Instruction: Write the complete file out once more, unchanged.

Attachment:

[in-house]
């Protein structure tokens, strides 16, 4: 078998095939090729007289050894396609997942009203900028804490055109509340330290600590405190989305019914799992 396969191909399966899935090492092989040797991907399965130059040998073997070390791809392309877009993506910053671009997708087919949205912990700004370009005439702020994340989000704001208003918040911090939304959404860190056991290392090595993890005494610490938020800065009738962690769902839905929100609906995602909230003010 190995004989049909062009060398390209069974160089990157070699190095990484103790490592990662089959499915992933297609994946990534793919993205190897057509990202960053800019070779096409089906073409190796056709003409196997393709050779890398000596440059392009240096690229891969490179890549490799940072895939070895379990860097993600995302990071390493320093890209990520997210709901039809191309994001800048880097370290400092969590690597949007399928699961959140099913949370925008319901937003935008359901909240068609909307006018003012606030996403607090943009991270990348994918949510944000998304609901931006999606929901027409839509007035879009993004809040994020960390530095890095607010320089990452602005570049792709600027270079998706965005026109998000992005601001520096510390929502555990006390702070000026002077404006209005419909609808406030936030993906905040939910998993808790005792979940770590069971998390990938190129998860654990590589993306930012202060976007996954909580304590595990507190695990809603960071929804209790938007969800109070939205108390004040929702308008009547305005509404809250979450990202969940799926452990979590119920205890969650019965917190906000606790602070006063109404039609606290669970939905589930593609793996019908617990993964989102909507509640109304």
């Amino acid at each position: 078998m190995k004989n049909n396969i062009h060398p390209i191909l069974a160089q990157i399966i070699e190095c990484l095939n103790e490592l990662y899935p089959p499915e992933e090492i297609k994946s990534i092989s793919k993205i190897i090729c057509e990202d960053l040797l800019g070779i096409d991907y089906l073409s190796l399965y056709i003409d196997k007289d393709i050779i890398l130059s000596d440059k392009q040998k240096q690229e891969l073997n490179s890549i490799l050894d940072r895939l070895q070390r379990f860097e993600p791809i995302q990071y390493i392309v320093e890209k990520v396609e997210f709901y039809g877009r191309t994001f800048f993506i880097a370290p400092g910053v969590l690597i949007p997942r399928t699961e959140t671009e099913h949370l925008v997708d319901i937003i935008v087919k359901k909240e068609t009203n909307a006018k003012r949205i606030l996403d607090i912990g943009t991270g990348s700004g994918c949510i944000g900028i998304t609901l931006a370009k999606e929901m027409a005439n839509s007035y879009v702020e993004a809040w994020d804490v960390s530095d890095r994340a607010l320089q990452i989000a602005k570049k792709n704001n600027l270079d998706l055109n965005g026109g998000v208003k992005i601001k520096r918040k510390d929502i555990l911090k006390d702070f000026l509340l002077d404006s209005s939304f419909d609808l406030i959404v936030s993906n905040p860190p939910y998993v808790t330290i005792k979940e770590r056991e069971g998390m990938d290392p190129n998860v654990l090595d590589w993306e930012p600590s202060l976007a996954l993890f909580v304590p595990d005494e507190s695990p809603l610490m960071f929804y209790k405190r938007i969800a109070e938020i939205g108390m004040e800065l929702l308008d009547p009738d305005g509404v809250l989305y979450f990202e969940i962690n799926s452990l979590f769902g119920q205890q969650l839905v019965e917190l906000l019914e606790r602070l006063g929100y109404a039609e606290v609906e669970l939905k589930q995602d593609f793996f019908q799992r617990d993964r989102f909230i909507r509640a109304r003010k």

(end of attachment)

[in-house]
């Protein structure tokens, strides 16, 4: 078998095939090729007289050894396609997942009203900028804490055109509340330290600590405190989305019914799992 396969191909399966899935090492092989040797991907399965130059040998073997070390791809392309877009993506910053671009997708087919949205912990700004370009005439702020994340989000704001208003918040911090939304959404860190056991290392090595993890005494610490938020800065009738962690769902839905929100609906995602909230003010 190995004989049909062009060398390209069974160089990157070699190095990484103790490592990662089959499915992933297609994946990534793919993205190897057509990202960053800019070779096409089906073409190796056709003409196997393709050779890398000596440059392009240096690229891969490179890549490799940072895939070895379990860097993600995302990071390493320093890209990520997210709901039809191309994001800048880097370290400092969590690597949007399928699961959140099913949370925008319901937003935008359901909240068609909307006018003012606030996403607090943009991270990348994918949510944000998304609901931006999606929901027409839509007035879009993004809040994020960390530095890095607010320089990452602005570049792709600027270079998706965005026109998000992005601001520096510390929502555990006390702070000026002077404006209005419909609808406030936030993906905040939910998993808790005792979940770590069971998390990938190129998860654990590589993306930012202060976007996954909580304590595990507190695990809603960071929804209790938007969800109070939205108390004040929702308008009547305005509404809250979450990202969940799926452990979590119920205890969650019965917190906000606790602070006063109404039609606290669970939905589930593609793996019908617990993964989102909507509640109304």
């Amino acid at each position: 078998m190995k004989n049909n396969i062009h060398p390209i191909l069974a160089q990157i399966i070699e190095c990484l095939n103790e490592l990662y899935p089959p499915e992933e090492i297609k994946s990534i092989s793919k993205i190897i090729c057509e990202d960053l040797l800019g070779i096409d991907y089906l073409s190796l399965y056709i003409d196997k007289d393709i050779i890398l130059s000596d440059k392009q040998k240096q690229e891969l073997n490179s890549i490799l050894d940072r895939l070895q070390r379990f860097e993600p791809i995302q990071y390493i392309v320093e890209k990520v396609e997210f709901y039809g877009r191309t994001f800048f993506i880097a370290p400092g910053v969590l690597i949007p997942r399928t699961e959140t671009e099913h949370l925008v997708d319901i937003i935008v087919k359901k909240e068609t009203n909307a006018k003012r949205i606030l996403d607090i912990g943009t991270g990348s700004g994918c949510i944000g900028i998304t609901l931006a370009k999606e929901m027409a005439n839509s007035y879009v702020e993004a809040w994020d804490v960390s530095d890095r994340a607010l320089q990452i989000a602005k570049k792709n704001n600027l270079d998706l055109n965005g026109g998000v208003k992005i601001k520096r918040k510390d929502i555990l911090k006390d702070f000026l509340l002077d404006s209005s939304f419909d609808l406030i959404v936030s993906n905040p860190p939910y998993v808790t330290i005792k979940e770590r056991e069971g998390m990938d290392p190129n998860v654990l090595d590589w993306e930012p600590s202060l976007a996954l993890f909580v304590p595990d005494e507190s695990p809603l610490m960071f929804y209790k405190r938007i969800a109070e938020i939205g108390m004040e800065l929702l308008d009547p009738d305005g509404v809250l989305y979450f990202e969940i962690n799926s452990l979590f769902g119920q205890q969650l839905v019965e917190l906000l019914e606790r602070l006063g929100y109404a039609e606290v609906e669970l939905k589930q995602d593609f793996f019908q799992r617990d993964r989102f909230i909507r509640a109304r003010k």